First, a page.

Saturday, September 19, 2015

The Urban Cool Island Effect stumps deniers at WUWT

Sou | 1:06 PM Go to the first of 22 comments. Add a comment
There is a new paper with the title: "The urban heat island effect and city contiguity". The authors, Neil Debbage and J. Marshall Shepherd from the University of Georgia analysed the difference between urban areas in the USA and their rural surrounds. I don't have time to go into much detail except to say that, as with other studies, they found that some places have an Urban Cool Island Effect. Not all cities are hotter than their surrounds.

Here's the map from Figure 4 in the paper:
Fig. 4. Map of the annual average UHI intensity (°C) in 2010 for the 50 most populous MSAs in the United States.

Here is some of what the authors wrote:
In contrast to the intense UHIs of Salt Lake City,Miami and Louisville, the negative values in Fig. 4 indicate that a city was actually cooler than its natural surroundings. Riverside and Las Vegas exhibited the strongest urban cool islands (UCIs) of −1.37 and −0.76 °C, respectively. This “oasis effect” is largely due to the increased presence of moisture and heightened potential for evaporative cooling within the cities relative to the surrounding desert landscapes (Brazel, Selover, Vose, & Heisler, 2000). The Riverside UCI was a particularly extreme case that was partially influenced by the seasonality of aridity (Fig. 5), as the summertime UCI peak occurred during a phase of extremely arid conditions according to the De Martonne index.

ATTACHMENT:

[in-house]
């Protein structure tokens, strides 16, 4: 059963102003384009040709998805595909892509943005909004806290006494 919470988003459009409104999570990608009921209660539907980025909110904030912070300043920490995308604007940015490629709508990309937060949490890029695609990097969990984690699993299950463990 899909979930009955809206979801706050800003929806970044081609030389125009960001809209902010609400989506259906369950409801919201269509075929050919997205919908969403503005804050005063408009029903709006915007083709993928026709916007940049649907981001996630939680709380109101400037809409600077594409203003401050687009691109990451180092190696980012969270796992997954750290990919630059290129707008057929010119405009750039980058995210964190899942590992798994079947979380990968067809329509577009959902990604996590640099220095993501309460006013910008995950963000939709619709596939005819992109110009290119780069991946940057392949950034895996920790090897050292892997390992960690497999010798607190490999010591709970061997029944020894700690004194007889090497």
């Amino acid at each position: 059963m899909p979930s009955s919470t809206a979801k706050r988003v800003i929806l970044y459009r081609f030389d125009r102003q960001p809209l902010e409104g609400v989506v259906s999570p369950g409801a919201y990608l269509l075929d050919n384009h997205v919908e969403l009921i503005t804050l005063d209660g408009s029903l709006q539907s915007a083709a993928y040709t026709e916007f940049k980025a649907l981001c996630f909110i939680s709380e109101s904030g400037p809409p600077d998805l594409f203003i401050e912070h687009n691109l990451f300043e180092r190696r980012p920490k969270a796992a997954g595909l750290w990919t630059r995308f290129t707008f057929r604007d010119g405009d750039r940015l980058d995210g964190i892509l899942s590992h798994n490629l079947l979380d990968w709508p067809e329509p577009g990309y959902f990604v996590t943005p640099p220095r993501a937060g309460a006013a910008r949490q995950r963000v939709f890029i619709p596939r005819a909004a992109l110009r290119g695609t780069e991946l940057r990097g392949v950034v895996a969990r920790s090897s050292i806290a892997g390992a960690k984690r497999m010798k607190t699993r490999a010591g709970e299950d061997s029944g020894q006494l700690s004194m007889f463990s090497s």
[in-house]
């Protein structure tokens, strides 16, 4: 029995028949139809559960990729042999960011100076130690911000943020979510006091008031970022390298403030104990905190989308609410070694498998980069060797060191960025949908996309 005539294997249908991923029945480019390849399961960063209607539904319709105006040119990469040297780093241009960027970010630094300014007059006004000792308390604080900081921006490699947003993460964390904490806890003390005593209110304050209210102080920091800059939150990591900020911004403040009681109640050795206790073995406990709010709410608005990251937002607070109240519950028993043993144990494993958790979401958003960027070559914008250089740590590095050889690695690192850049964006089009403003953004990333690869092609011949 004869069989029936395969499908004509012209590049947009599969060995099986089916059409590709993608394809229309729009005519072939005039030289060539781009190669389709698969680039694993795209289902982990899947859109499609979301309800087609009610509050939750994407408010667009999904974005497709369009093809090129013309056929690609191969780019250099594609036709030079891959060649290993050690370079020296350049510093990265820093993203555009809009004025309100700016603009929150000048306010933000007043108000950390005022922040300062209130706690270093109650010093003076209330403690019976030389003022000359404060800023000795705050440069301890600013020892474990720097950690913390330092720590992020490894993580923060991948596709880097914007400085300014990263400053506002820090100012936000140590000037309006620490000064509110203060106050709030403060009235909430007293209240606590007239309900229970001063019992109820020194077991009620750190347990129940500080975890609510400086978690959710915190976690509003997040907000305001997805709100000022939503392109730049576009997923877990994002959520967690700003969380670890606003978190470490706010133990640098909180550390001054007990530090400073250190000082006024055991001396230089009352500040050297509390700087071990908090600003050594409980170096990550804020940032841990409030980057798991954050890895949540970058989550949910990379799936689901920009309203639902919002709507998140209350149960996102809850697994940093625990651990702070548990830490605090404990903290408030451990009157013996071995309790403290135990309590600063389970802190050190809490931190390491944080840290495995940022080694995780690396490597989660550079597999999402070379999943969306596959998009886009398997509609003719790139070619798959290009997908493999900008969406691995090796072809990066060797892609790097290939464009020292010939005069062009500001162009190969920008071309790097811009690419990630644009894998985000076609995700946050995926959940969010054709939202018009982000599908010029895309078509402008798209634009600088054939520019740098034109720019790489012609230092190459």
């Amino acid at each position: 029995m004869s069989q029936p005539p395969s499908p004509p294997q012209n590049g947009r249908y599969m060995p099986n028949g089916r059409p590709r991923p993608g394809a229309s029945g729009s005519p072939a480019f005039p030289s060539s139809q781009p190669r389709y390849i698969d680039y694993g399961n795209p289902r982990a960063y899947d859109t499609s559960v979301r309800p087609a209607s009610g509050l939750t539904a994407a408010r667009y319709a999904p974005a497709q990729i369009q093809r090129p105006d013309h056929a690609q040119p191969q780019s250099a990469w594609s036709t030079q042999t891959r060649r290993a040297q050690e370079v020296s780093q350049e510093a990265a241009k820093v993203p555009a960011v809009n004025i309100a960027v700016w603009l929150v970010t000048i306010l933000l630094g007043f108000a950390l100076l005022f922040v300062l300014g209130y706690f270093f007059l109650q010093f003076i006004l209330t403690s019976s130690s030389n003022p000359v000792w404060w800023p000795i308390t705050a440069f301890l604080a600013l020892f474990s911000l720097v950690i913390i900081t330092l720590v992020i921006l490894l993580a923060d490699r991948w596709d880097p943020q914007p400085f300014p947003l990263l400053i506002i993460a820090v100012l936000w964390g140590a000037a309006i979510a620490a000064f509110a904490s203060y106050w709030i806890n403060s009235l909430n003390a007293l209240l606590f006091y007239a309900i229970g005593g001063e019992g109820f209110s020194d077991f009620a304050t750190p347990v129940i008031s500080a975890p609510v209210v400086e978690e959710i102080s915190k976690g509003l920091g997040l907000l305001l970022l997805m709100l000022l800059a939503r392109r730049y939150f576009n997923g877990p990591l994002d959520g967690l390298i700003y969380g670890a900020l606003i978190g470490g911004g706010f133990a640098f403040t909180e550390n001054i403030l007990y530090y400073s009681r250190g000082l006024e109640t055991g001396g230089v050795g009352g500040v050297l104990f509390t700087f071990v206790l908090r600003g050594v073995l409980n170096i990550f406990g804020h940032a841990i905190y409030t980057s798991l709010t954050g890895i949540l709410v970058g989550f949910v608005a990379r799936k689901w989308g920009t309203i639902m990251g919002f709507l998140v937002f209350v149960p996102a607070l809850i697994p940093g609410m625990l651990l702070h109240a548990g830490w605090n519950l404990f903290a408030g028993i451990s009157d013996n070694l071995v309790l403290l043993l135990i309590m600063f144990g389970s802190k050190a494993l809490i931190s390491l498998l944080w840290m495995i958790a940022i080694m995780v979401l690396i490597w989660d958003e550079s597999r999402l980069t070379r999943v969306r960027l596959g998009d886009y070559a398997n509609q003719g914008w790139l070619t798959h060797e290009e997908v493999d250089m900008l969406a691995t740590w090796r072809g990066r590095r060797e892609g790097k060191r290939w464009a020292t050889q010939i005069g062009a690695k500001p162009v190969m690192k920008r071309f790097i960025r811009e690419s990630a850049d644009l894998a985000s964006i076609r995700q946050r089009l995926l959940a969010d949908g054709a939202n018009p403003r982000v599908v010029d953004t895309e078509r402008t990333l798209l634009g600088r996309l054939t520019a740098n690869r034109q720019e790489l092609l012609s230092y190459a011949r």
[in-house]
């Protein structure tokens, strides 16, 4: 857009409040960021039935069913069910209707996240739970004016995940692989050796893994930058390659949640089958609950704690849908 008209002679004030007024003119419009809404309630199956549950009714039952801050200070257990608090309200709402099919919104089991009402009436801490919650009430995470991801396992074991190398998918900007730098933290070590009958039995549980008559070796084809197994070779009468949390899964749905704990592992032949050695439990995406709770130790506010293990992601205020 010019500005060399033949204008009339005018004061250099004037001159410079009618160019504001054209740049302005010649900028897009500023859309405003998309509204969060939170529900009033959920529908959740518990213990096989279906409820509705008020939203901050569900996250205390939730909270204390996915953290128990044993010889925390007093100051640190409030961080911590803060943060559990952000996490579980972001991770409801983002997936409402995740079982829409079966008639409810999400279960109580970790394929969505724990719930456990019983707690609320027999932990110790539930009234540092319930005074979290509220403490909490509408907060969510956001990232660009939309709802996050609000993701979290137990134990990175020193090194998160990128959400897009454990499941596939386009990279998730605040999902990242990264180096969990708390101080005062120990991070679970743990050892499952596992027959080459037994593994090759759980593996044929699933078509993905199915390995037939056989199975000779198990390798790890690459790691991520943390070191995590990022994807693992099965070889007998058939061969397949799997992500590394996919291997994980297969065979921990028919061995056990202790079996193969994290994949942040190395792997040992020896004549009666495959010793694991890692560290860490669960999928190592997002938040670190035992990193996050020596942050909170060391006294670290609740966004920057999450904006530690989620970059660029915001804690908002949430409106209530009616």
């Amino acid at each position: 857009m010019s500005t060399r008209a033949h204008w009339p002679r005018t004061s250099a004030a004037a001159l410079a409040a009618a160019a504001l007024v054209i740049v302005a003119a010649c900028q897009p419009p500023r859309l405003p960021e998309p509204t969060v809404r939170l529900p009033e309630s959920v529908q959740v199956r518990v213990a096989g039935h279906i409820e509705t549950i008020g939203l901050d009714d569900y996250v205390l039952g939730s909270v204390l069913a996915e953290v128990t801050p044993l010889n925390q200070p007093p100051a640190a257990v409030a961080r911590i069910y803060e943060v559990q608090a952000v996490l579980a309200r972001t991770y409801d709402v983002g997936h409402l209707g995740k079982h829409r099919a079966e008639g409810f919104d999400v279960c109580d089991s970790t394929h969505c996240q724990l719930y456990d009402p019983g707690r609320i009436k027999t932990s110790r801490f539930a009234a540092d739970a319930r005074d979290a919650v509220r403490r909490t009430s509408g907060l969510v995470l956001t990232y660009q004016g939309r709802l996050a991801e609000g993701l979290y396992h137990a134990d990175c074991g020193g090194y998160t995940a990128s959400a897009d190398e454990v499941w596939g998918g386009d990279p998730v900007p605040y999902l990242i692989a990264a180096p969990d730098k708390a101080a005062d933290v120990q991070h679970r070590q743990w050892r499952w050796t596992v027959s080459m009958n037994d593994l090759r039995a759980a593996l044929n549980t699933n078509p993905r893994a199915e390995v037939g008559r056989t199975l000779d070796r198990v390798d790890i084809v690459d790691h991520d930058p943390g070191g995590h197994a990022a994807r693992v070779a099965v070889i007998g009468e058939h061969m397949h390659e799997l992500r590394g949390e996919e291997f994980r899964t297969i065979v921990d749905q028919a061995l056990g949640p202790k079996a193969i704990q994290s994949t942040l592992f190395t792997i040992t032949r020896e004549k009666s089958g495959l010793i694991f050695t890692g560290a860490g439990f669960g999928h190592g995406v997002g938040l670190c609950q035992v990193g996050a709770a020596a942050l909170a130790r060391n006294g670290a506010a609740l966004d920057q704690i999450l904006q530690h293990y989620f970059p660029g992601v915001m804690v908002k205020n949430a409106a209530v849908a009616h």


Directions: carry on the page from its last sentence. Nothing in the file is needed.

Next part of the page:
This finding has surprised and confused deniers at WUWT, where Anthony copied and pasted the press release (archived here). Anthony didn't comment on the cooling effect. He might not have noticed.

This is from a paper I wrote about last year. In contrast to the reason proposed by Debbage and Shepherd (evaporative cooling), Lei Zhou and colleagues argue that in some dry regions, cities are cooler because of convection:
Convection plays a key role in drier cities, too -- albeit with far different consequences. In those settings -- including in urban areas of the U.S. Southwest where surrounding vegetation is typically shorter and scrubbier -- the rural areas are less effective at dissipating heat. As a result, the urban landscapes are actually 20 percent more efficient in removing heat than their rural surroundings, triggering a 1.5-degree C cooling within the cities.

From the WUWT comments

The readers at WUWT have come up with various notions to explain the cooling effect. As far as I can tell, none of them have managed to locate the paper but that doesn't stop them from speculating.

lsvalgaard asks:
September 18, 2015 at 11:28 am
How can the UHI effect be negative?